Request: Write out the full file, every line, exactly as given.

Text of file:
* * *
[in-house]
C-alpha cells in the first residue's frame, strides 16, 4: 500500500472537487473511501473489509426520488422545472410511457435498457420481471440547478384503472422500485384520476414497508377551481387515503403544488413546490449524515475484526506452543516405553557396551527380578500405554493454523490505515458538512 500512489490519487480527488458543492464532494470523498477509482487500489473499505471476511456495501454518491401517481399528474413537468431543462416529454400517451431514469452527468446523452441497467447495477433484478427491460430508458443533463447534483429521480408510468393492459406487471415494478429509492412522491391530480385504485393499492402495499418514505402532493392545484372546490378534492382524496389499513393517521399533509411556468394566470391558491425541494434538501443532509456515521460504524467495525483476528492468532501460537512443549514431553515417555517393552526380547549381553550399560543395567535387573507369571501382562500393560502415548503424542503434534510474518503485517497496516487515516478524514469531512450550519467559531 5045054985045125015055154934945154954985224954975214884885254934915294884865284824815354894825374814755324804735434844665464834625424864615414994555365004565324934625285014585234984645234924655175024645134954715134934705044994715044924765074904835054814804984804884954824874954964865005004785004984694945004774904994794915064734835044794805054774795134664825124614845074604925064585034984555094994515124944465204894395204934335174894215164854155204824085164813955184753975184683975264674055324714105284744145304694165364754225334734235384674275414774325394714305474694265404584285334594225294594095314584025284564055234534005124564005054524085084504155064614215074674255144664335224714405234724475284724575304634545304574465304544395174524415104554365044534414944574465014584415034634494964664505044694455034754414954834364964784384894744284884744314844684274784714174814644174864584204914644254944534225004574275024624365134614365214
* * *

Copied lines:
[in-house]
C-alpha cells in the first residue's frame, strides 16, 4: 500500500472537487473511501473489509426520488422545472410511457435498457420481471440547478384503472422500485384520476414497508377551481387515503403544488413546490449524515475484526506452543516405553557396551527380578500405554493454523490505515458538512 500512489490519487480527488458543492464532494470523498477509482487500489473499505471476511456495501454518491401517481399528474413537468431543462416529454400517451431514469452527468446523452441497467447495477433484478427491460430508458443533463447534483429521480408510468393492459406487471415494478429509492412522491391530480385504485393499492402495499418514505402532493392545484372546490378534492382524496389499513393517521399533509411556468394566470391558491425541494434538501443532509456515521460504524467495525483476528492468532501460537512443549514431553515417555517393552526380547549381553550399560543395567535387573507369571501382562500393560502415548503424542503434534510474518503485517497496516487515516478524514469531512450550519467559531 5045054985045125015055154934945154954985224954975214884885254934915294884865284824815354894825374814755324804735434844665464834625424864615414994555365004565324934625285014585234984645234924655175024645134954715134934705044994715044924765074904835054814804984804884954824874954964865005004785004984694945004774904994794915064734835044794805054774795134664825124614845074604925064585034984555094994515124944465204894395204934335174894215164854155204824085164813955184753975184683975264674055324714105284744145304694165364754225334734235384674275414774325394714305474694265404584285334594225294594095314584025284564055234534005124564005054524085084504155064614215074674255144664335224714405234724475284724575304634545304574465304544395174524415104554365044534414944574465014584415034634494964664505044694455034754414954834364964784384894744284884744314844684274784714174814644174864584204914644254944534225004574275024624365134614365214